Engaging the Next Generation for Effective Family Philanthropy
In this week’s FFI Practitioner, Karen Carlson examines the benefits to engaging the next generation in family enterprise philanthropy activities at a young age and provides several best practices for next generation philanthropic engagement.
Research for Clients
As part of its mission, FFI strives to advance the field of family enterprise through applied research, providing practitioners with practical applications for research conducted by academics from around the world.
Cases for Clients
Family business cases can serve as powerful tools to integrate into consulting and educational work with clients. Cases provide an engaging way for family enterprise members to recognize issues similar to the ones they face, helping evaluate potential, less emotionally-charged solutions. To further this publication’s mission to provide readers with practical materials that support their work with multi-generational family enterprises, we are pleased to feature a selection of family business cases previously published in FFI Practitioner.
Research Applied: FBR Précis for FFI Practitioner
This week’s FFI Practitioner continues the month-long series of editions relating to the theme of “Reflections.” Thank you to Ken Moores for this reflective précis, where he examines the research conducted about developing a legacy of an entrepreneurial mindset in “The Development of an Entrepreneurial Legacy: Exploring the Role of Anticipated Futures in Transgenerational Entrepreneurship,” an article that appears in the September 2018 issue of FBR.
Advisers for the New Generation: The connector, collaborator, and the co-investor
Thanks to this week’s contributors, Annie Koh and Esther Kong of Singapore Management University for providing a new perspective on how family business advisers can create trust and forge sustainable partnerships with the next generation. Their suggestion? The adviser should play the role of a Connector, Collaborator, and even a Co-Investor.
Perceived Self-Interest in the Family Business: An interview with Kirsten Taylor-Martin
For this week’s FFI Practitioner, we are excited to share an interview with Kirsten Taylor-Martin about a major piece of research recently conducted by Grant Thornton. The interview, which includes useful tips and insights for advisers working with next gen family members, was actually conducted by a next gen member of Kirsten’s family - her daughter, Angelina Martin!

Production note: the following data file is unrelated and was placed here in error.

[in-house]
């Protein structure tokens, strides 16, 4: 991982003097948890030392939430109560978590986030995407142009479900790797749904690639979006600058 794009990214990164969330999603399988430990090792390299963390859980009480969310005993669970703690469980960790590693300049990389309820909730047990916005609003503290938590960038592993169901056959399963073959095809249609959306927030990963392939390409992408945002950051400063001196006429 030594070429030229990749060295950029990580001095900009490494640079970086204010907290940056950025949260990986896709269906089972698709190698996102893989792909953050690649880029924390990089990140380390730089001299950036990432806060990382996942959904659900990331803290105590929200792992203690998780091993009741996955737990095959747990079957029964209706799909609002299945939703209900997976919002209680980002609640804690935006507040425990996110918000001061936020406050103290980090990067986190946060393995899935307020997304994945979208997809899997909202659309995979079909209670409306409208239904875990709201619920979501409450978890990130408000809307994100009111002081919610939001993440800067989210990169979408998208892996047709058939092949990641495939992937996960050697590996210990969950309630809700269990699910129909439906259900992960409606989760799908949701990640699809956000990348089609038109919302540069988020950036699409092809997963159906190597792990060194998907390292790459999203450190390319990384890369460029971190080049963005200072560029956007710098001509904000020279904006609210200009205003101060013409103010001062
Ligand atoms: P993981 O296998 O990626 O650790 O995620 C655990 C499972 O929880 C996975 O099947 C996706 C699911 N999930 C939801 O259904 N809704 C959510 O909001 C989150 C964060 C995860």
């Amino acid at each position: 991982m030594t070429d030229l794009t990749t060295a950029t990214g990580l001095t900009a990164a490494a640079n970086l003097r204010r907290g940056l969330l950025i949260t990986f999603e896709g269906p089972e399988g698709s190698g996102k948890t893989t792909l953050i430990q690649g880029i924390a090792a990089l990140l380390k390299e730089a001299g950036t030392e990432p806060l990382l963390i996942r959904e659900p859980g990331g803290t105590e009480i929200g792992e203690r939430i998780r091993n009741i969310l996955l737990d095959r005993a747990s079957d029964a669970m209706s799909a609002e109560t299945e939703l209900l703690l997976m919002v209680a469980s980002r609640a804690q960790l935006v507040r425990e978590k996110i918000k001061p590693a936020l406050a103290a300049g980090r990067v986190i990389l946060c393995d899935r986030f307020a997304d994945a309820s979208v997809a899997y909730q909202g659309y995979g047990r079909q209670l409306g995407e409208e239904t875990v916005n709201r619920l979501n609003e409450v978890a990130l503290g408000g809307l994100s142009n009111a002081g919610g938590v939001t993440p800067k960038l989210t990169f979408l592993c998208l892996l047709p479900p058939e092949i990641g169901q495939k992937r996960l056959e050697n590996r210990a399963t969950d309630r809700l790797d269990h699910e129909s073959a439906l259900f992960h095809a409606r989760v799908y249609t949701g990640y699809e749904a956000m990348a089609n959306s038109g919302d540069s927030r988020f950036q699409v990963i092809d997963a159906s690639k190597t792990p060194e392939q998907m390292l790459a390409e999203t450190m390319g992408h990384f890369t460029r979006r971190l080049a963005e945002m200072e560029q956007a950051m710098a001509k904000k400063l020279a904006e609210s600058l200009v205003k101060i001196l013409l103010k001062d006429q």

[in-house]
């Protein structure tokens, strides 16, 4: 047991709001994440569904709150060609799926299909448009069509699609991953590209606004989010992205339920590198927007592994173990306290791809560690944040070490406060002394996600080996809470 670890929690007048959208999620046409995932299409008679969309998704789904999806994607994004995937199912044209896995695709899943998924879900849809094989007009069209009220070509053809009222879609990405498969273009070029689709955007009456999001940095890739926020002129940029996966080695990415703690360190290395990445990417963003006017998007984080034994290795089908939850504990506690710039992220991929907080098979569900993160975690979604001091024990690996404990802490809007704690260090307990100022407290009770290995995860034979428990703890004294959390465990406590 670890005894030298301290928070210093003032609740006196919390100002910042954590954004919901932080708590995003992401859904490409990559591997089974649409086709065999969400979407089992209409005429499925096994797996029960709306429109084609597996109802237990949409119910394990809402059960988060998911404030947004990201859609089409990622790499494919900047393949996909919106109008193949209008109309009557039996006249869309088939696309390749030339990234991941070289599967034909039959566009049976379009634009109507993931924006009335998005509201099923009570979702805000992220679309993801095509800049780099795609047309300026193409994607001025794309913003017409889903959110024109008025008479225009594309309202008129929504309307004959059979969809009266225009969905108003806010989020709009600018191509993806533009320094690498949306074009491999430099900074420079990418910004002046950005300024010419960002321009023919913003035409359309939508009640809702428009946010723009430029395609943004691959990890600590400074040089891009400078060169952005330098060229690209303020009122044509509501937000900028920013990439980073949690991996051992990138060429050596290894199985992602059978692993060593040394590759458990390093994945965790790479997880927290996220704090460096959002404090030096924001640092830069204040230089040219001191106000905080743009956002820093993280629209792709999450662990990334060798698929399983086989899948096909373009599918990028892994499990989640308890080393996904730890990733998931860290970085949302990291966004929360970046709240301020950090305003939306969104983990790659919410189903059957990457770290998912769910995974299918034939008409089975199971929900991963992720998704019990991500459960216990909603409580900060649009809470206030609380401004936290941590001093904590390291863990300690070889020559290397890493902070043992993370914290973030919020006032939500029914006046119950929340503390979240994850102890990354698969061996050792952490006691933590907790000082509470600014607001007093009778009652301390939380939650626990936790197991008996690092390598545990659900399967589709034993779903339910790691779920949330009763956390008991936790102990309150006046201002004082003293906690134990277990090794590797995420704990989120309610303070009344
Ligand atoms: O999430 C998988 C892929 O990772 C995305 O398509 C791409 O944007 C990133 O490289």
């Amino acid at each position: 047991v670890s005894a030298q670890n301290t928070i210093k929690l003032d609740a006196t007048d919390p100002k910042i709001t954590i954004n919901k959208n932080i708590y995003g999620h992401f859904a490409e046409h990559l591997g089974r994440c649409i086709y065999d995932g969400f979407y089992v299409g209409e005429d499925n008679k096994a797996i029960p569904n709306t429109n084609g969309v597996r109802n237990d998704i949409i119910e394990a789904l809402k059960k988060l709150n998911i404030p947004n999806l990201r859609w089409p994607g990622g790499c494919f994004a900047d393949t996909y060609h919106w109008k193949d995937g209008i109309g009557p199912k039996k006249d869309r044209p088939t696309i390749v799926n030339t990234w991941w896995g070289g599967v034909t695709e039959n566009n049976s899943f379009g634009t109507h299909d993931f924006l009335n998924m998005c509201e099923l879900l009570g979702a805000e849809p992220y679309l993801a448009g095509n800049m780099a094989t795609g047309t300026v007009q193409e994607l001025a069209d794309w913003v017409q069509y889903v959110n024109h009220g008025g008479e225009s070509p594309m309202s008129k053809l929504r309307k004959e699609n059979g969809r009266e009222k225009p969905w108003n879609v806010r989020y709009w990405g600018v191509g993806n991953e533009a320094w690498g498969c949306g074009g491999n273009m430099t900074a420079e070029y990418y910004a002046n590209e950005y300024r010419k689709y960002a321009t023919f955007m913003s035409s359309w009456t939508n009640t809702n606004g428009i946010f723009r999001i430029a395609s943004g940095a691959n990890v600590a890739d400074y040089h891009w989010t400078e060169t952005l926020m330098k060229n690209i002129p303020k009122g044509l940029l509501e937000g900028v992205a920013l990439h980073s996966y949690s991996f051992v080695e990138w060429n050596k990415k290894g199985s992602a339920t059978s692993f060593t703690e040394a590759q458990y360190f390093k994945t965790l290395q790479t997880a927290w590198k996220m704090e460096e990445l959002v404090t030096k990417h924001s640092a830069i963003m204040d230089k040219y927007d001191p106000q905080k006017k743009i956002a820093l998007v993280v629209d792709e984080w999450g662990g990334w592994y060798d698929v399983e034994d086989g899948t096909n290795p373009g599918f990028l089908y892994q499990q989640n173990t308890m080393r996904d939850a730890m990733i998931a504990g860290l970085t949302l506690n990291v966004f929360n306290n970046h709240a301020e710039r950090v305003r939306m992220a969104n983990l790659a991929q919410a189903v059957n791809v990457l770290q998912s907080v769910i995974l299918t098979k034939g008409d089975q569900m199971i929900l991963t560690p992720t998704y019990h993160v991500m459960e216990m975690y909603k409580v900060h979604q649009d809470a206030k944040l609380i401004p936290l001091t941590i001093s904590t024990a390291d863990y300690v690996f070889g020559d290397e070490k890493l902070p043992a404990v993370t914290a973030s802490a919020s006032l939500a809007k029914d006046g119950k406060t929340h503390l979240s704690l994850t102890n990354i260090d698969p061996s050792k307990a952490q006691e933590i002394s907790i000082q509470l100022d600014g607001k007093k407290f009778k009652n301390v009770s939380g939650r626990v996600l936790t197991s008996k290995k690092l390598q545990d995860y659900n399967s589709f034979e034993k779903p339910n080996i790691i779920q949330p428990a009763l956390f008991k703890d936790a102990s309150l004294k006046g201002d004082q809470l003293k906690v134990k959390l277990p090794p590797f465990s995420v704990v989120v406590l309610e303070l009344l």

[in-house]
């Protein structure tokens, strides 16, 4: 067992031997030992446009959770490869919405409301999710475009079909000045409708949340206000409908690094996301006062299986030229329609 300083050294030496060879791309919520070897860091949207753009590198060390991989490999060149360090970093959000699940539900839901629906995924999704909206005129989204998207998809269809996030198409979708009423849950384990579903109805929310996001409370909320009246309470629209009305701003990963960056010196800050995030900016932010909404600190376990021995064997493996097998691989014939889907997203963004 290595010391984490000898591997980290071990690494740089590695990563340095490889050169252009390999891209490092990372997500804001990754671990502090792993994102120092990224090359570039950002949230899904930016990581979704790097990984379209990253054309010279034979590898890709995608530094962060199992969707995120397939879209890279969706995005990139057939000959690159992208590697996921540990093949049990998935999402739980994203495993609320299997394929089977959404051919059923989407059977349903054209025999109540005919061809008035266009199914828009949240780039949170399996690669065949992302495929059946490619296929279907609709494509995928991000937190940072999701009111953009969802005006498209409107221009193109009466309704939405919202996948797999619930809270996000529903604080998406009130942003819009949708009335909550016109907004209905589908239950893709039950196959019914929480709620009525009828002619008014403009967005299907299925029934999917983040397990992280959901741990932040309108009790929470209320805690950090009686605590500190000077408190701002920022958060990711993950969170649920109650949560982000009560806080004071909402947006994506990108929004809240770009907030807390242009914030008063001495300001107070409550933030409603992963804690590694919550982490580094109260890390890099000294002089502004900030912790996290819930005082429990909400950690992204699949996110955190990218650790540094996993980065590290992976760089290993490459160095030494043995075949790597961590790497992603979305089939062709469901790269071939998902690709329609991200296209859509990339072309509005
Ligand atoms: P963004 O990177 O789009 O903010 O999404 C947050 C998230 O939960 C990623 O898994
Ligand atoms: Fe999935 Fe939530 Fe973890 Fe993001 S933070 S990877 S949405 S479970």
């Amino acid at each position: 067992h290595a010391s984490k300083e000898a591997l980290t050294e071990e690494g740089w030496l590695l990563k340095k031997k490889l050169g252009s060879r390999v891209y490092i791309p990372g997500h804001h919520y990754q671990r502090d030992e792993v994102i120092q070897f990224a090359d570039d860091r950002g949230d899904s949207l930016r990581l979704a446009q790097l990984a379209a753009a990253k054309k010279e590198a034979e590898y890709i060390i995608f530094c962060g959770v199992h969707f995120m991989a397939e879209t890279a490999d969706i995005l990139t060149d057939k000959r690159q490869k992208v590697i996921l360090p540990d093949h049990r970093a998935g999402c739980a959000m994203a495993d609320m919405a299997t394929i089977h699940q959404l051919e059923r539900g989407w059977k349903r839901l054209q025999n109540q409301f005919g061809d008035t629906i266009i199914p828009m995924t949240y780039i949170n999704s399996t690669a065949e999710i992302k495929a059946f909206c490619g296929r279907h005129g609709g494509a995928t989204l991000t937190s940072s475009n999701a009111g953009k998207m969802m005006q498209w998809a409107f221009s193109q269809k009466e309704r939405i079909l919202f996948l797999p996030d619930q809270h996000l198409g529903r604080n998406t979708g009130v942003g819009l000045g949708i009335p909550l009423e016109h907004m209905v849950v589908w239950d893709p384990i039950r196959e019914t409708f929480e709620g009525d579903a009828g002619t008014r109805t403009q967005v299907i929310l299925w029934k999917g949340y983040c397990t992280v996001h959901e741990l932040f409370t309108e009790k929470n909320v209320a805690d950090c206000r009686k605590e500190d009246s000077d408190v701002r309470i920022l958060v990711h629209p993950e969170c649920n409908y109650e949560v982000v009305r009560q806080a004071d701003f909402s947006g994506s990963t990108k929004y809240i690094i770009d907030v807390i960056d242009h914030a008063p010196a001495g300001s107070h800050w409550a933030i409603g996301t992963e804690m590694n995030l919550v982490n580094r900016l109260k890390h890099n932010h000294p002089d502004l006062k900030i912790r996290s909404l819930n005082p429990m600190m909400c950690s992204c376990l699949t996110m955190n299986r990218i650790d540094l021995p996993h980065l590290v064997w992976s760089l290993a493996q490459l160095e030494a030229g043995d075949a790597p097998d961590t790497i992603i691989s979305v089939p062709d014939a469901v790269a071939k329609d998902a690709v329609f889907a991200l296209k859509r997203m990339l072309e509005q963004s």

Direct Investing: Can this be the Second Coming for the family business?
This article explores the potential risks and rewards and provides suggestions for family business and their advisors who decide to engage in the practice.
A Journey of a Thousand Miles Begins with a Single Step: Learning from 100 year family enterprises
This issue is a précis of an August 2013 research paper by Dennis Jaffe entitled “Good Fortune: Building a Hundred Year Family Enterprise.” It includes a summary of some counterintuitive results as well as helpful suggestions for practitioners.
Healthy Relationships Build Shareholder Value
This week’s article, “Healthy Relationships Build Shareholder Value,” explores five key concepts as a framework for developing multi-generational enterprises.
Byte Up! Guest Blog from Boris Matijas
In this issue The Practitioner is pleased to have a blog by FFI member and member of the Practitioner Editorial Board, Boris Matijas.
King Lear’s Fool: The role of advisors
In his article, King Lear’s Fool—The role of advisors, Dean Fowler encourages collaboration among professionals, but also argues for the individual consultant to gain mastery in an area other than his or her field of origin.
No Stone Unturned
“A quiet bias seems to exist among many family business consultants and advisors that keeping the business together, regardless of individual costs, is beneficial and should always be a primary goal".
Developing Next-Generation Leaders
Guest Blogger: Andrew Keyt When preparing families for business succession planning,advisors often mistakenly narrow their focus to the single individual they deem most capable of running the business upon a CEO’s retirement. But to truly make sure families preserve their core values while maintaining strong corporate governance and sound strategic planning, advisors should make it their business togroom all next-generational family members for unique leadership positions. Since I began working with successors in 1997, I’ve seen first-hand how so many NextGen family members are ill-prepared to assume leadership roles. But this situation can be avoided